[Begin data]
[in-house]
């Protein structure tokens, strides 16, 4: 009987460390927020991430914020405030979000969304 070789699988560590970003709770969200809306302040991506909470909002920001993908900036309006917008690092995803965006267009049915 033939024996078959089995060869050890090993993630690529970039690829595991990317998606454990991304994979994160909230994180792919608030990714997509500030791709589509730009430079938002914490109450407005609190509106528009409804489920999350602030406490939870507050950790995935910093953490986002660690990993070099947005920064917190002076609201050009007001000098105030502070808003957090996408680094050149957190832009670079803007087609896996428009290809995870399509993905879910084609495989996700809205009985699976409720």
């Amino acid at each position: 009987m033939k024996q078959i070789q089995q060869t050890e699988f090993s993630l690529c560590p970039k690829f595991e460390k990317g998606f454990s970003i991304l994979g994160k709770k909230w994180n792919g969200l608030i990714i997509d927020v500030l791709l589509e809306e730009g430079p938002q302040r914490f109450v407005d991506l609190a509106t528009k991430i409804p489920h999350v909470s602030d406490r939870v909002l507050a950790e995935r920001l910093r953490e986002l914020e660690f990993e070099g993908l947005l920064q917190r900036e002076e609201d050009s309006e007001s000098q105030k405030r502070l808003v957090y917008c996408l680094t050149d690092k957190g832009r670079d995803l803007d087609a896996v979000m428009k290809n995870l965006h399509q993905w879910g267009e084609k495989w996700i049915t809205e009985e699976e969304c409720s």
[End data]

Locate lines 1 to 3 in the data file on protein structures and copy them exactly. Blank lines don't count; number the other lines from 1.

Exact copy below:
[in-house]
């Protein structure tokens, strides 16, 4: 009987460390927020991430914020405030979000969304 070789699988560590970003709770969200809306302040991506909470909002920001993908900036309006917008690092995803965006267009049915 033939024996078959089995060869050890090993993630690529970039690829595991990317998606454990991304994979994160909230994180792919608030990714997509500030791709589509730009430079938002914490109450407005609190509106528009409804489920999350602030406490939870507050950790995935910093953490986002660690990993070099947005920064917190002076609201050009007001000098105030502070808003957090996408680094050149957190832009670079803007087609896996428009290809995870399509993905879910084609495989996700809205009985699976409720």
């Amino acid at each position: 009987m033939k024996q078959i070789q089995q060869t050890e699988f090993s993630l690529c560590p970039k690829f595991e460390k990317g998606f454990s970003i991304l994979g994160k709770k909230w994180n792919g969200l608030i990714i997509d927020v500030l791709l589509e809306e730009g430079p938002q302040r914490f109450v407005d991506l609190a509106t528009k991430i409804p489920h999350v909470s602030d406490r939870v909002l507050a950790e995935r920001l910093r953490e986002l914020e660690f990993e070099g993908l947005l920064q917190r900036e002076e609201d050009s309006e007001s000098q105030k405030r502070l808003v957090y917008c996408l680094t050149d690092k957190g832009r670079d995803l803007d087609a896996v979000m428009k290809n995870l965006h399509q993905w879910g267009e084609k495989w996700i049915t809205e009985e699976e969304c409720s």